Guido van Rossum email@example.com writes:
Not directly relavent to the PEP, but...
Guido van Rossum firstname.lastname@example.org writes:
Q. What about code compiled by the codeop module? A. Alas, this will always use the default semantics (set by the -D command line option). This is a general problem with the future statement; PEP 236 lists it as an unresolved problem. You could have your own clone of codeop.py that includes a future division statement, but that's not a general solution.
Did you look at my Nasty Hack(tm) to bodge around this? It's at
if you haven't. I'm not sure it will work with what you're planning for division, but it works for generators (and worked for nested scopes when that was relavent).
Ouch. Nasty. Hat off to you for thinking of this!
I'll choose to take this as a positive remoark :-)
There are a host of saner ways round this, of course - like adding an optional "flags" argument to compile, for instance.
We'll have to keep that in mind.
Here's a fairly short pre-PEP on the issue. If I haven't made any gross editorial blunders, can Barry give it a number and check the sucker in?
PEP: XXXX Title: Supporting __future__ statements in simulated shells Version: $Version:$ Author: Michael Hudson email@example.com Status: Draft Type: Standards Track Requires: 0236 Created: 30-Jul-2001 Python-Version: 2.2 Post-History:
As noted in PEP 263, there is no clear way for "simulated interactive shells" to simulate the behaviour of __future__ statements in "real" interactive shells, i.e. have __future__ statements' effects last the life of the shell.
This short PEP proposes to make this possible by adding an optional fourth argument to the builtin function "compile" and adding machinery to the standard library modules "codeop" and "code" to make the construction of such shells easy.
I propose adding a fourth, optional, "flags" argument to the builtin "compile" function. If this argument is omitted, there will be no change in behaviour from that of Python 2.1.
If it is present it is expected to be an integer, representing various possible compile time options as a bitfield. The bitfields will have the same values as the PyCF_* flags #defined in Include/pythonrun.h (at the time of writing there are only two - PyCF_NESTED_SCOPES and PyCF_GENERATORS). These are currently not exposed to Python, so I propose adding them to codeop.py (because it's already here, basically).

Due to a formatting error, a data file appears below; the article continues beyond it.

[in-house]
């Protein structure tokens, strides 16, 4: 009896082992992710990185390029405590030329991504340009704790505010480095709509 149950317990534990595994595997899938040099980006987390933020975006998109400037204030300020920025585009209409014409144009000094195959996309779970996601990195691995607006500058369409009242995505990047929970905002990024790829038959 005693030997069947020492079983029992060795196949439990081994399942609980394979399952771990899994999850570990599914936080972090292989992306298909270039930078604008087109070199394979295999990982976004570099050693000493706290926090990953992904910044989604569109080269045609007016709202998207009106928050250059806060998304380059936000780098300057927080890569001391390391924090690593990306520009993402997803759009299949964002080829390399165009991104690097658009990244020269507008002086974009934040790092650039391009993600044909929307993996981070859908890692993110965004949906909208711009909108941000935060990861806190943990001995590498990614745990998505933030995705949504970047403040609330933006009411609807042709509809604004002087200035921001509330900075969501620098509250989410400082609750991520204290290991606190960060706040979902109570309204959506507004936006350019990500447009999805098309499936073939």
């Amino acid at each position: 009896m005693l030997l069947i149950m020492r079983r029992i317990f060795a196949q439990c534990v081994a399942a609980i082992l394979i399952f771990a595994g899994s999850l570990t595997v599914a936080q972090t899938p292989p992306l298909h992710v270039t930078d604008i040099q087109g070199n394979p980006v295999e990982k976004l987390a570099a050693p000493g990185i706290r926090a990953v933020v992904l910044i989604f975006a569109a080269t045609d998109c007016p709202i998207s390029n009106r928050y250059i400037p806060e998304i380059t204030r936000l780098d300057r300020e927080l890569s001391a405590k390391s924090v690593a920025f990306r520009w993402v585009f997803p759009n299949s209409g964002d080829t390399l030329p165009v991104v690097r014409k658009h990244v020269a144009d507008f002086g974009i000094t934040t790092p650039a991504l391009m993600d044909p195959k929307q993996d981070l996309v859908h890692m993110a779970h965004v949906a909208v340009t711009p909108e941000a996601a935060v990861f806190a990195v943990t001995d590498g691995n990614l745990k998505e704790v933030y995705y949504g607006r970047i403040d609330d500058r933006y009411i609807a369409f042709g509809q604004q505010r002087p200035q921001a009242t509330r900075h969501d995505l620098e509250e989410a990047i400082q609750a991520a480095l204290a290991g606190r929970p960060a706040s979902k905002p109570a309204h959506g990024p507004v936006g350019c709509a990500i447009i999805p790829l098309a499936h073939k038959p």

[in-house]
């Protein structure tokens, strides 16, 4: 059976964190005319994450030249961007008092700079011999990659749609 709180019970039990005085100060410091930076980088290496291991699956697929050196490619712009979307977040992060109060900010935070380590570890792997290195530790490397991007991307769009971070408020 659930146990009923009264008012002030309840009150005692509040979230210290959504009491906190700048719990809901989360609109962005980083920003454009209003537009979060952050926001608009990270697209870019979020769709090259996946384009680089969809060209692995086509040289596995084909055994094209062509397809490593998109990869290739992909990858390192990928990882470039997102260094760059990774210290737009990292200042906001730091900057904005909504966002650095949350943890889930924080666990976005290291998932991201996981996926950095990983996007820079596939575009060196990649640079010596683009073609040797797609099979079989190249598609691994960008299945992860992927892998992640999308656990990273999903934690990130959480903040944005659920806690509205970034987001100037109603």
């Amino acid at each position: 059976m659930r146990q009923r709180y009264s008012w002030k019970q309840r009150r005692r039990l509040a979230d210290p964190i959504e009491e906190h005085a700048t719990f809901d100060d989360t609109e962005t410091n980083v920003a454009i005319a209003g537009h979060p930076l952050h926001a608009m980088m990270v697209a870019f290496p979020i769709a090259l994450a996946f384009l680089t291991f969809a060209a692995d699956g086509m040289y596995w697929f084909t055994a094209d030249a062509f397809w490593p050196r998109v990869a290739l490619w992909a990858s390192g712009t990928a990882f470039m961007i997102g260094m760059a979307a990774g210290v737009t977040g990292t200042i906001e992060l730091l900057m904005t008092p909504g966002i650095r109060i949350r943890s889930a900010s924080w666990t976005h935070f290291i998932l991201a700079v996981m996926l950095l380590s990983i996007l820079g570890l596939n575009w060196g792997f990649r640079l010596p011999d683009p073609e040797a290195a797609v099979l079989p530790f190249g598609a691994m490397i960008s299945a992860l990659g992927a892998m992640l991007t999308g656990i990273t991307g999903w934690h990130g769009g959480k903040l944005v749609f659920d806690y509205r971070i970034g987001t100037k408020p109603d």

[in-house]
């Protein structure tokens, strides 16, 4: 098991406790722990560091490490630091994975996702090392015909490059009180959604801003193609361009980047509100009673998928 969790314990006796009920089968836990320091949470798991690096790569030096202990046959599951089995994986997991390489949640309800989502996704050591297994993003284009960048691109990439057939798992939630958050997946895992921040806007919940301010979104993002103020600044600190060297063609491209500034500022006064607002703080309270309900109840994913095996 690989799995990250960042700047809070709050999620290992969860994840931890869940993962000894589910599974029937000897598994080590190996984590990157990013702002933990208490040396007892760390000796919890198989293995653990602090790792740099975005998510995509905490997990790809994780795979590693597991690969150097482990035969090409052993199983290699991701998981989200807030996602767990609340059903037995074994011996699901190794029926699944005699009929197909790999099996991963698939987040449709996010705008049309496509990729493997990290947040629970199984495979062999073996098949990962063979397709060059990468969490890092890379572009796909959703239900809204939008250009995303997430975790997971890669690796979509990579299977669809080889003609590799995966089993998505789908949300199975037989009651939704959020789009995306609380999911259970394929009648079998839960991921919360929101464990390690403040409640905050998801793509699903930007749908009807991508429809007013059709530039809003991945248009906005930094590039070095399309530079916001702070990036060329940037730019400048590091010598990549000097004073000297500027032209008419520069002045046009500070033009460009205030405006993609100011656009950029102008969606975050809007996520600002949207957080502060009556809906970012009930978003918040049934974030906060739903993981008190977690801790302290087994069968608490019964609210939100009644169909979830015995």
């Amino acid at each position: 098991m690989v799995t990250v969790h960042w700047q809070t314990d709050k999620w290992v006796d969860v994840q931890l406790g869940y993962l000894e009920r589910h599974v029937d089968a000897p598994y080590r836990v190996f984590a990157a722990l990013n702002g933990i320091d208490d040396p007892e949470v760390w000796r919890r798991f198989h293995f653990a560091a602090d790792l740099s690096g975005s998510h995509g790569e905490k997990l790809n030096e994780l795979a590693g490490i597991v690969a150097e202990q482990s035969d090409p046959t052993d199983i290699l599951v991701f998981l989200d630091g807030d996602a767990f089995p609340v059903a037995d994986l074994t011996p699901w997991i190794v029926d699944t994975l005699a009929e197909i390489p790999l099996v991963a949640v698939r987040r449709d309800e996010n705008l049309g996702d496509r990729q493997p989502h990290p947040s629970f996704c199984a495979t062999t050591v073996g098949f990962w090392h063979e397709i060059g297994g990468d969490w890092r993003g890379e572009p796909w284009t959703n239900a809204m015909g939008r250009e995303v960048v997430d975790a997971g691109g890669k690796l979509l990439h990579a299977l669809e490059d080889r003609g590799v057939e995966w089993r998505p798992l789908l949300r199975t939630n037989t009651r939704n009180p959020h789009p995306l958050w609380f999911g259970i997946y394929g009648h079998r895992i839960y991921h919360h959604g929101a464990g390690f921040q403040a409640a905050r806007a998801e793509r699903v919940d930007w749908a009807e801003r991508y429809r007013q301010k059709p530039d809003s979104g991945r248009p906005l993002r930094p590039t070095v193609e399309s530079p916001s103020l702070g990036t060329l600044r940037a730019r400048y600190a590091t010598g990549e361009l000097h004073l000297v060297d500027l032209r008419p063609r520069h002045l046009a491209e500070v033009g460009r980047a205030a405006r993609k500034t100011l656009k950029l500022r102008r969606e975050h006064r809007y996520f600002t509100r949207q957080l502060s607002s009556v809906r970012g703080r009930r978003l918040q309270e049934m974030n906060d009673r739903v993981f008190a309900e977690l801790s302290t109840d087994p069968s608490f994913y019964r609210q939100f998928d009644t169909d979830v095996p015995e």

XXX Should the supplied flags be or-ed with the flags of the calling frame, or do we override them? I'm for the former, slightly.
I also propose adding a pair of classes to the standard library module codeop.
One - probably called Compile - will sport a __call__ method which will act much like the builtin "compile" of 2.1 with the difference that after it has compiled a __future__ statement, it "remembers" it and compiles all subsequent code with the __future__ options in effect.
It will do this by examining the co_flags field of any code object it returns, which in turn means writing and maintaining a Python version of the function PyEval_MergeCompilerFlags found in Python/ceval.c.
Objects of the other class added to codeop - probably called CommandCompiler or somesuch - will do the job of the existing codeop.compile_command function, but in a __future__-aware way.
Finally, I propose to modify the class InteractiveInterpreter in the standard library module code to use a CommandCompiler to emulate still more closely the behaviour of the default Python shell.
Should be very few or none; the changes to compile will make no difference to existing code, nor will adding new functions or classes to codeop. Exisiting code using code.InteractiveInterpreter may change in behaviour, but only for the better in that the "real" Python shell will be being better impersonated.
codeop will require very mild tweaking as each new __future__ statement is added. Such events will hopefully be very rare, so such a burden is unlikely to cause significant pain.
None yet; none of the above should be at all hard. If this draft is well received, I'll upload a patch to sf "soon" and point to it here.
This document has been placed in the public domain.
Michael Hudson wrote:
... I propose adding a fourth, optional, "flags" argument to the builtin "compile" function. If this argument is omitted, there will be no change in behaviour from that of Python 2.1.
If it is present it is expected to be an integer, representing various possible compile time options as a bitfield.
Nit: What is the virtue to using a C-style bitfield? The efficiency isn't much of an issue. I'd prefer either keyword arguments or a list of strings.